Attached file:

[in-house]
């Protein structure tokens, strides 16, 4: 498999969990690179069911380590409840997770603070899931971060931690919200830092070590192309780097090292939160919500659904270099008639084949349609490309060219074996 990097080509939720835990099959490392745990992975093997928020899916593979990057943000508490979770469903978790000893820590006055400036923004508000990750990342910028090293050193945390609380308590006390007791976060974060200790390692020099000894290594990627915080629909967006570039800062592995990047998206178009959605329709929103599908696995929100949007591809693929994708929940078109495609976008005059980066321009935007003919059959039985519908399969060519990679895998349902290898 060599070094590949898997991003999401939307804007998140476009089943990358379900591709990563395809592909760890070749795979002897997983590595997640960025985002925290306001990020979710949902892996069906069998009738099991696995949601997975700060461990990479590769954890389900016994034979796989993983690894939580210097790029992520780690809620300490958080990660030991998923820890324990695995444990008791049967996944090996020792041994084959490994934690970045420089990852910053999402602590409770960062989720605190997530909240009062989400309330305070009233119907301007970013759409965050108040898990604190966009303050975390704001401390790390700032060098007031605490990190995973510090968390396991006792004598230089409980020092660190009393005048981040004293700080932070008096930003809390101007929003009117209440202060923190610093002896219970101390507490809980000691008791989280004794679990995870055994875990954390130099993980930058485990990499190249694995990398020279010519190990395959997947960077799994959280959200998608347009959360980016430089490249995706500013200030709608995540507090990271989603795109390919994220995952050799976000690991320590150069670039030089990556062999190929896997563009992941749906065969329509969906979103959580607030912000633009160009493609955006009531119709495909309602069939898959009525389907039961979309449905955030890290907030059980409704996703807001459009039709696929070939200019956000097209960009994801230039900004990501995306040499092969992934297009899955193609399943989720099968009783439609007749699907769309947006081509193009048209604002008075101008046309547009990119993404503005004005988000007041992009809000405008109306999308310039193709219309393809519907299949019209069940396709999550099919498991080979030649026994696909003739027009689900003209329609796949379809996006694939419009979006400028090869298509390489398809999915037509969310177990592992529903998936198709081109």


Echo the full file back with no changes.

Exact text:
[in-house]
């Protein structure tokens, strides 16, 4: 498999969990690179069911380590409840997770603070899931971060931690919200830092070590192309780097090292939160919500659904270099008639084949349609490309060219074996 990097080509939720835990099959490392745990992975093997928020899916593979990057943000508490979770469903978790000893820590006055400036923004508000990750990342910028090293050193945390609380308590006390007791976060974060200790390692020099000894290594990627915080629909967006570039800062592995990047998206178009959605329709929103599908696995929100949007591809693929994708929940078109495609976008005059980066321009935007003919059959039985519908399969060519990679895998349902290898 060599070094590949898997991003999401939307804007998140476009089943990358379900591709990563395809592909760890070749795979002897997983590595997640960025985002925290306001990020979710949902892996069906069998009738099991696995949601997975700060461990990479590769954890389900016994034979796989993983690894939580210097790029992520780690809620300490958080990660030991998923820890324990695995444990008791049967996944090996020792041994084959490994934690970045420089990852910053999402602590409770960062989720605190997530909240009062989400309330305070009233119907301007970013759409965050108040898990604190966009303050975390704001401390790390700032060098007031605490990190995973510090968390396991006792004598230089409980020092660190009393005048981040004293700080932070008096930003809390101007929003009117209440202060923190610093002896219970101390507490809980000691008791989280004794679990995870055994875990954390130099993980930058485990990499190249694995990398020279010519190990395959997947960077799994959280959200998608347009959360980016430089490249995706500013200030709608995540507090990271989603795109390919994220995952050799976000690991320590150069670039030089990556062999190929896997563009992941749906065969329509969906979103959580607030912000633009160009493609955006009531119709495909309602069939898959009525389907039961979309449905955030890290907030059980409704996703807001459009039709696929070939200019956000097209960009994801230039900004990501995306040499092969992934297009899955193609399943989720099968009783439609007749699907769309947006081509193009048209604002008075101008046309547009990119993404503005004005988000007041992009809000405008109306999308310039193709219309393809519907299949019209069940396709999550099919498991080979030649026994696909003739027009689900003209329609796949379809996006694939419009979006400028090869298509390489398809999915037509969310177990592992529903998936198709081109």